Why do Adelie penguins only incubate their biggest egg?

Adelie penguins, commonly found in Antarctica, incubate their eggs for a month, guarding them and keeping them warm. However, the parents instinctively focus on the biggest egg and abandon the smaller ones.

"Female Adelie penguins usually mate only once and lay two eggs every year. They have a lot of enemies in nature, so they don't have enough energy and time to hatch both. They will choose the bigger one to hatch, basically following the law of survival of the fittest. In this way, the chance of success will be relatively higher," said Wu Zhenhua, a nursery staff member at Shanghai Haichang Ocean Park.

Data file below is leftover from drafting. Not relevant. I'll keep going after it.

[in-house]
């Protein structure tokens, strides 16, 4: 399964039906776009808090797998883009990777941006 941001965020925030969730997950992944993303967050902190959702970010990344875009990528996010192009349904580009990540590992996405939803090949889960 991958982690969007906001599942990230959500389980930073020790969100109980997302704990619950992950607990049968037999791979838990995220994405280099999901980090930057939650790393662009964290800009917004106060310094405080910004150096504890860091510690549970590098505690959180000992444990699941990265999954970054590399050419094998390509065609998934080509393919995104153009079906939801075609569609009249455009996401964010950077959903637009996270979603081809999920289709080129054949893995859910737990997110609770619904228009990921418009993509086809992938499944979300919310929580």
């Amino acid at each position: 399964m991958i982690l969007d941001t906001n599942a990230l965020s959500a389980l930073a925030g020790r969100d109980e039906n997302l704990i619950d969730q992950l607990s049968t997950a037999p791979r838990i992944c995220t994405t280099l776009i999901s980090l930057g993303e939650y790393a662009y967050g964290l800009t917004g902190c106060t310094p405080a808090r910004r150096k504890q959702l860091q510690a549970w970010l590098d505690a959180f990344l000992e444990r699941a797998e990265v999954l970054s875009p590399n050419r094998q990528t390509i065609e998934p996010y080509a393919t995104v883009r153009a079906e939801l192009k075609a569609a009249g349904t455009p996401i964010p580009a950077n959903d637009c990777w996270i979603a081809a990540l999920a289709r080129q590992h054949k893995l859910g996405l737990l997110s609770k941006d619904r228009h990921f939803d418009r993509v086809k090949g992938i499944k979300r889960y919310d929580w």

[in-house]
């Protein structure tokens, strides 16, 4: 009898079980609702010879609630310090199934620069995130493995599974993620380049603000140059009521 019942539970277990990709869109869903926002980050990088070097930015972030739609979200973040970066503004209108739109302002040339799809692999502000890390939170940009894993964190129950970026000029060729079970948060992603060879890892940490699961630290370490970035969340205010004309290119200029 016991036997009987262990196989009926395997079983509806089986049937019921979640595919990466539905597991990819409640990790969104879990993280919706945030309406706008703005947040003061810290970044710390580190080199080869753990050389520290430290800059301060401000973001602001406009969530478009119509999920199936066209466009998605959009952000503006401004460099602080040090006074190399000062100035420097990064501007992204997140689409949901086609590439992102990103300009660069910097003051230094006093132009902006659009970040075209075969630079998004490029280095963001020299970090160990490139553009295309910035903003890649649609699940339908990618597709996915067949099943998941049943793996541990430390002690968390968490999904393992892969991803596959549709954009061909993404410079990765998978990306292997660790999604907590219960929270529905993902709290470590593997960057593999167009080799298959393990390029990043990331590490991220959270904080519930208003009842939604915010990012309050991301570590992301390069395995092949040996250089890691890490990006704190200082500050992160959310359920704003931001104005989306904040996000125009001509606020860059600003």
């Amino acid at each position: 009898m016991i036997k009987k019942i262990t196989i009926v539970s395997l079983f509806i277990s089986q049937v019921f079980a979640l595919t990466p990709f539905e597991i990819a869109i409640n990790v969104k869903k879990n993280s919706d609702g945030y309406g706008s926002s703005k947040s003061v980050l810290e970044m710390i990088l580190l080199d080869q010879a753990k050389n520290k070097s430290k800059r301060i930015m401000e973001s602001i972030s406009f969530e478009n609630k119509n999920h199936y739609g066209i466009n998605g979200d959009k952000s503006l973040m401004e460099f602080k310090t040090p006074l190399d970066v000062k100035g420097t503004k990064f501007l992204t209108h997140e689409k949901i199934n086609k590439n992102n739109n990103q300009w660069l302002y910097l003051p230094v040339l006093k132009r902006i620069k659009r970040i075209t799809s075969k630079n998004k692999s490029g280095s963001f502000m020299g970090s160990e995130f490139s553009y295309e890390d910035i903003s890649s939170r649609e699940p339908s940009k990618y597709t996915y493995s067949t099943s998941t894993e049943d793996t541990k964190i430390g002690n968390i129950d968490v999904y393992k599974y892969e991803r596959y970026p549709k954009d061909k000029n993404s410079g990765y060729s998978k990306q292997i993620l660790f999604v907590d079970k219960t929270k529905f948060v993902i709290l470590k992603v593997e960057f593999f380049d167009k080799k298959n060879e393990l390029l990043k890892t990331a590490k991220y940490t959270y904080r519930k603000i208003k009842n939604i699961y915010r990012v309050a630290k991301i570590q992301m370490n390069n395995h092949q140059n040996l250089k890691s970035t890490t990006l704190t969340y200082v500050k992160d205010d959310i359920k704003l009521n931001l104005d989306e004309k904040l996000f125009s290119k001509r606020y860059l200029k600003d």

The Ocean Park is preparing to welcome its newest batch of Adelie penguin chicks after 15 eggs were laid late last month, a record for the park since it opened.

Nursery staff at the park cherish every egg, though. Those abandoned by the penguin parents are immediately removed and placed in an incubator so that they can all successfully hatch. Staff members constantly adjust the humidity and temperature levels of the incubator, and also simulate the natural hatching process by turning, bumping and drying the eggs.

"Our artificial hatching can greatly increase the success rate of egg hatching, ensuring all eggs are attended to and all chicks can come out," said Wu.

On November 14, the first penguin chick broke through its shell. In the following days, more chicks will break out and meet with visitors. The park has also opened a livestream channel for people to witness the chicks' birth.

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